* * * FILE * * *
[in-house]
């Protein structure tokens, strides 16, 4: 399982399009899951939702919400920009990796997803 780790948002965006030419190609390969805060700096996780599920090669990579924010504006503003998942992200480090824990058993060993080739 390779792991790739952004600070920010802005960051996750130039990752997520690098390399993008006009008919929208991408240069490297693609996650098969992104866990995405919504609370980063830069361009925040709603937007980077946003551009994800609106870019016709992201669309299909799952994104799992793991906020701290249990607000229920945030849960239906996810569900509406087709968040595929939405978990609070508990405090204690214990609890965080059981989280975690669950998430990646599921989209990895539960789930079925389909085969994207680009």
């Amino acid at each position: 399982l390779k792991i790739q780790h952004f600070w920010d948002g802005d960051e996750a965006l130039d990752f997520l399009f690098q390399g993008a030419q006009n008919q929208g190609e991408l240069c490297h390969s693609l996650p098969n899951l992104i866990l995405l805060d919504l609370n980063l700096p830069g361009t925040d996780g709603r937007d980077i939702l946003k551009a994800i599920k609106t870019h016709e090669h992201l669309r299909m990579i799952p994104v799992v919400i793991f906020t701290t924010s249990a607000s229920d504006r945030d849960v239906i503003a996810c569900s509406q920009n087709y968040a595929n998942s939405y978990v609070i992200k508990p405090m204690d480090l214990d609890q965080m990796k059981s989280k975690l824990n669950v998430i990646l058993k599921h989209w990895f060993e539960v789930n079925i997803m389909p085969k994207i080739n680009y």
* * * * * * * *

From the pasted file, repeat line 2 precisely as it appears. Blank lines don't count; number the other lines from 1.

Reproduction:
């Protein structure tokens, strides 16, 4: 399982399009899951939702919400920009990796997803 780790948002965006030419190609390969805060700096996780599920090669990579924010504006503003998942992200480090824990058993060993080739 390779792991790739952004600070920010802005960051996750130039990752997520690098390399993008006009008919929208991408240069490297693609996650098969992104866990995405919504609370980063830069361009925040709603937007980077946003551009994800609106870019016709992201669309299909799952994104799992793991906020701290249990607000229920945030849960239906996810569900509406087709968040595929939405978990609070508990405090204690214990609890965080059981989280975690669950998430990646599921989209990895539960789930079925389909085969994207680009």